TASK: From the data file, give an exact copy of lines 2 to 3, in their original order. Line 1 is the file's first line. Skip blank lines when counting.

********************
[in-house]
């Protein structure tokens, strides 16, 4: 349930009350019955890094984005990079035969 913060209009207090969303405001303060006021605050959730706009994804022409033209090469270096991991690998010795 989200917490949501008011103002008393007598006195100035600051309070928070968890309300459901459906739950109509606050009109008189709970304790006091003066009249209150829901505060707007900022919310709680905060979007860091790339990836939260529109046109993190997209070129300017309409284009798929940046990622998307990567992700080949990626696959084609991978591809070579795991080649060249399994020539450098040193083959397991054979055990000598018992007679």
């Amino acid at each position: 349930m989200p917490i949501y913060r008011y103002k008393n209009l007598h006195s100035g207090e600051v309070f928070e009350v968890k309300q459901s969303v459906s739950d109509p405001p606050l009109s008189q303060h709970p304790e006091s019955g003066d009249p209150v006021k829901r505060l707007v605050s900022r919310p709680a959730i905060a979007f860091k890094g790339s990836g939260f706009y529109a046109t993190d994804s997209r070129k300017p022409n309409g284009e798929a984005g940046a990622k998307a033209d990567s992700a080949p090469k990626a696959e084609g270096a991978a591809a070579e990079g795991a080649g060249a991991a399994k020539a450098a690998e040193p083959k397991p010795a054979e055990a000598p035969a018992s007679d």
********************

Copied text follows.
């Protein structure tokens, strides 16, 4: 349930009350019955890094984005990079035969 913060209009207090969303405001303060006021605050959730706009994804022409033209090469270096991991690998010795 989200917490949501008011103002008393007598006195100035600051309070928070968890309300459901459906739950109509606050009109008189709970304790006091003066009249209150829901505060707007900022919310709680905060979007860091790339990836939260529109046109993190997209070129300017309409284009798929940046990622998307990567992700080949990626696959084609991978591809070579795991080649060249399994020539450098040193083959397991054979055990000598018992007679």
């Amino acid at each position: 349930m989200p917490i949501y913060r008011y103002k008393n209009l007598h006195s100035g207090e600051v309070f928070e009350v968890k309300q459901s969303v459906s739950d109509p405001p606050l009109s008189q303060h709970p304790e006091s019955g003066d009249p209150v006021k829901r505060l707007v605050s900022r919310p709680a959730i905060a979007f860091k890094g790339s990836g939260f706009y529109a046109t993190d994804s997209r070129k300017p022409n309409g284009e798929a984005g940046a990622k998307a033209d990567s992700a080949p090469k990626a696959e084609g270096a991978a591809a070579e990079g795991a080649g060249a991991a399994k020539a450098a690998e040193p083959k397991p010795a054979e055990a000598p035969a018992s007679d």